you in the methods you will use. Similarly, we welcome and encourage student applications from minoritized

and marginalised and value a diverse research environment.

Project partners

This project builds on a long-standing Bristol-Exeter collaboration in which we have developed and applied

new approaches to understanding peatland processes. We also have collaborations in Wales, Colombia, and

Panama, ensuring access to samples and sites


As part of CERES, there will be outstanding opportunitiesfor field work and associated training. We recognise

the constraints field work imposes on applicants from some backgrounds, however, and field work is not

mandatory (with samples provided by partners). The PhD focuses on geochemical investigation of peat,

including characterisation of organic matter, quantification of biomarkers and cutting-edge stable isotope

methods. As the Bristol node of the NERC Natural Environment Isotope Facility (NEIF) specialised in organic

isotope analyses, the OGU has a long track record of providing such training to diverse students from all

backgrounds. Similarly, the Earth Sciences Biogeochemistry and Geomicrobiology labs have fantastic facilities

and opportunities for training and career development. Successful applicants will also be able to access the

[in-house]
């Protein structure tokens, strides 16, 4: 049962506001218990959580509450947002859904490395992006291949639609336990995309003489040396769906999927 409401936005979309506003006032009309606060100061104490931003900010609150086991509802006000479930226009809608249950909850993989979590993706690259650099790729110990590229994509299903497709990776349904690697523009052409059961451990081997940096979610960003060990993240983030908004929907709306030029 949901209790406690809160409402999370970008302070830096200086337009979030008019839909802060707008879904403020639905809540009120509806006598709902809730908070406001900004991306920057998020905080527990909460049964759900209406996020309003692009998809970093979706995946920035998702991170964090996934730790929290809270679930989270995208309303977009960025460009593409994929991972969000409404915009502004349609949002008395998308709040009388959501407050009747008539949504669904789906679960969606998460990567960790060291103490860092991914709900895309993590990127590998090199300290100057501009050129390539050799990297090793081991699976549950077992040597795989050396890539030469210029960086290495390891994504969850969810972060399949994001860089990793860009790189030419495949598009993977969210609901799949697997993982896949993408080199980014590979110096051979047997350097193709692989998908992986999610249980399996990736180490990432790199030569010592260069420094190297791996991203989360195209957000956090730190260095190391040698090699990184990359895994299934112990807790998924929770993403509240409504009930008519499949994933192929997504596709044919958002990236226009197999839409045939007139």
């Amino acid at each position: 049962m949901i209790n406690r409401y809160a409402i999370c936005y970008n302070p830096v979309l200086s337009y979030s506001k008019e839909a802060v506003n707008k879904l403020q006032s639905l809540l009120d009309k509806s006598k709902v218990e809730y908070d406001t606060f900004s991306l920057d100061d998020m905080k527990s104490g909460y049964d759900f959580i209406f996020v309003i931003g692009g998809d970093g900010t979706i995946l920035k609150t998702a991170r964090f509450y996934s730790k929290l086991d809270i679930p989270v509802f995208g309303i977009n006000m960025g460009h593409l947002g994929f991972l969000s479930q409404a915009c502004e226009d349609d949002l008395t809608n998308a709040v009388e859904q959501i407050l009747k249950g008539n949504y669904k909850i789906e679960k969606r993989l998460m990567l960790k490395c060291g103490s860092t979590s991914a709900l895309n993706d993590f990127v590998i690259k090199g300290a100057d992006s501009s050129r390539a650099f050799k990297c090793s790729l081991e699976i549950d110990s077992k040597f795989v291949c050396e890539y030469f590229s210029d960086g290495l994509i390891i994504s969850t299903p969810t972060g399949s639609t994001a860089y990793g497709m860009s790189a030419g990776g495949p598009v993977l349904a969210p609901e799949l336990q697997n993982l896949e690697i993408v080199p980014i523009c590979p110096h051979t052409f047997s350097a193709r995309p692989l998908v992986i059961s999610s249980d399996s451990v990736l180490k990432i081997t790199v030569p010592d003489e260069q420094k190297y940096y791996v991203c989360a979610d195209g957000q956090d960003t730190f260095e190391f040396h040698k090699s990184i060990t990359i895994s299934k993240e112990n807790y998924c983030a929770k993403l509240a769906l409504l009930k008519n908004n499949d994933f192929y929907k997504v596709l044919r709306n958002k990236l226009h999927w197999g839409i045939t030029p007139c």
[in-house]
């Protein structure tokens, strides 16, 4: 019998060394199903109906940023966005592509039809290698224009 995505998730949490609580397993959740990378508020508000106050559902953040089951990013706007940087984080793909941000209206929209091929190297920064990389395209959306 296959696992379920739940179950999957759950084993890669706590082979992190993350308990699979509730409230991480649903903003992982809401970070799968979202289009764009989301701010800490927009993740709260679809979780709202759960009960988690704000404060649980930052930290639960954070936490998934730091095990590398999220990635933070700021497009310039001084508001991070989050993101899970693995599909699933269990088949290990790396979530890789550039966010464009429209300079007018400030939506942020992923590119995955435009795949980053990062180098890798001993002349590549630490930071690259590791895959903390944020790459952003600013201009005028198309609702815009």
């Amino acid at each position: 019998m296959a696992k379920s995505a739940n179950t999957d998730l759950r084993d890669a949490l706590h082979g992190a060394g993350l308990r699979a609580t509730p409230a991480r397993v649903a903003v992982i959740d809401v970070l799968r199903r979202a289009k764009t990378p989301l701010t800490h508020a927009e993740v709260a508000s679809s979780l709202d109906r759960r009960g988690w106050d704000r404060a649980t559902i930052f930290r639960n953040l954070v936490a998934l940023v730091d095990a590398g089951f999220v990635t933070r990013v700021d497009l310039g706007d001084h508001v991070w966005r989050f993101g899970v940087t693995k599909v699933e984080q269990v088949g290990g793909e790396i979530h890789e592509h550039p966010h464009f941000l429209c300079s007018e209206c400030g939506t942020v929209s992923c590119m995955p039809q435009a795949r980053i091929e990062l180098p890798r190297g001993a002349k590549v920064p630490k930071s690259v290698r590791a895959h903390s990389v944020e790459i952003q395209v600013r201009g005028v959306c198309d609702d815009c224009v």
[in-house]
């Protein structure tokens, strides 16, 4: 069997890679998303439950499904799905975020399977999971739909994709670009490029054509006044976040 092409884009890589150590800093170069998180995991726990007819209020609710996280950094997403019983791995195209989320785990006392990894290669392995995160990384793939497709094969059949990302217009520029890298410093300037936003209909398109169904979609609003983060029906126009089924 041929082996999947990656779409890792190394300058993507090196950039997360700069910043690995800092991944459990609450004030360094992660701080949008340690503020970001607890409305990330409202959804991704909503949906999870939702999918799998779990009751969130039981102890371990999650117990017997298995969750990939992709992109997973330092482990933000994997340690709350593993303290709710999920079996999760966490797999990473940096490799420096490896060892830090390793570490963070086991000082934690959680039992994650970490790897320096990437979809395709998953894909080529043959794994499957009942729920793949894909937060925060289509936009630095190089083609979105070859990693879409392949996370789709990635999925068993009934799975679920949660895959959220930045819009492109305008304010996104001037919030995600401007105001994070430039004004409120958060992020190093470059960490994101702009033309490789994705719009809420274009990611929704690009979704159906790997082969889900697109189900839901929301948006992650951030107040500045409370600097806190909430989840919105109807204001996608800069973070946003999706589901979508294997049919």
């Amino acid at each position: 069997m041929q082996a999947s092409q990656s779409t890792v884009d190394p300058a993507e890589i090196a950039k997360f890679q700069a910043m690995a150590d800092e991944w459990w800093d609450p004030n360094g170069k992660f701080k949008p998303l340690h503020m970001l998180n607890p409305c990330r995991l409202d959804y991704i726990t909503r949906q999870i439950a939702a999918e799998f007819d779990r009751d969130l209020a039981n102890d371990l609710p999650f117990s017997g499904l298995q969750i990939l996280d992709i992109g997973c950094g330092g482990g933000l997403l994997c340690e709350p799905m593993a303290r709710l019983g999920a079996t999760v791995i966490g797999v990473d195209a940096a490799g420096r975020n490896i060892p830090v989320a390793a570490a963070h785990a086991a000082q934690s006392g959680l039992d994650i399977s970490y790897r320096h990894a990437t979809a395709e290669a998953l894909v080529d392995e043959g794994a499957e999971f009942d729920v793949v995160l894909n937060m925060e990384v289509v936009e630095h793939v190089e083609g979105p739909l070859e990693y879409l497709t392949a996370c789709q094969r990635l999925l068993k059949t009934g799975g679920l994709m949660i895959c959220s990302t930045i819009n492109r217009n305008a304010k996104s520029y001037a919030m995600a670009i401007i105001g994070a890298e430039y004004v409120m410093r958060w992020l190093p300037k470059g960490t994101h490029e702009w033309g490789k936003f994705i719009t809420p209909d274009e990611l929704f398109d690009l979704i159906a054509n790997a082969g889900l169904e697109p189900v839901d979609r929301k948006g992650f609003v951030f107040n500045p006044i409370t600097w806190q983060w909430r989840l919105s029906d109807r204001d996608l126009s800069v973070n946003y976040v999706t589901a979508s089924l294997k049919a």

extensive transferable skill training associated with the NERC GW4+ Doctoral Training Partnership, as well as

those of Bristol’s Doctoral College.

Useful links

To apply:

For information on the OGU:

For information on CERES:

Funding Notes

Funding is available for 3.5 years at standard UKRI rates.


Huang, X. et al., 2018, Response of carbon cycle to drier conditions in the mid-Holocene in central China. Nature
communications 9, 1369.
Inglis, G.N. et al., 2019, 13C values of bacterial hopanoids and leaf waxes as tracers for methanotrophy in peatlands.
Geochimica Cosmochimica Acta 260, 244-256.
Pancost, R.D., Sinninghe Damsté, J.S., 2003, Carbon isotopic compositions of prokaryotic lipids as tracers of carbon
cycling in diverse settings. Chem Geol 195: 29-58.
PhD saved successfully
View saved PhDs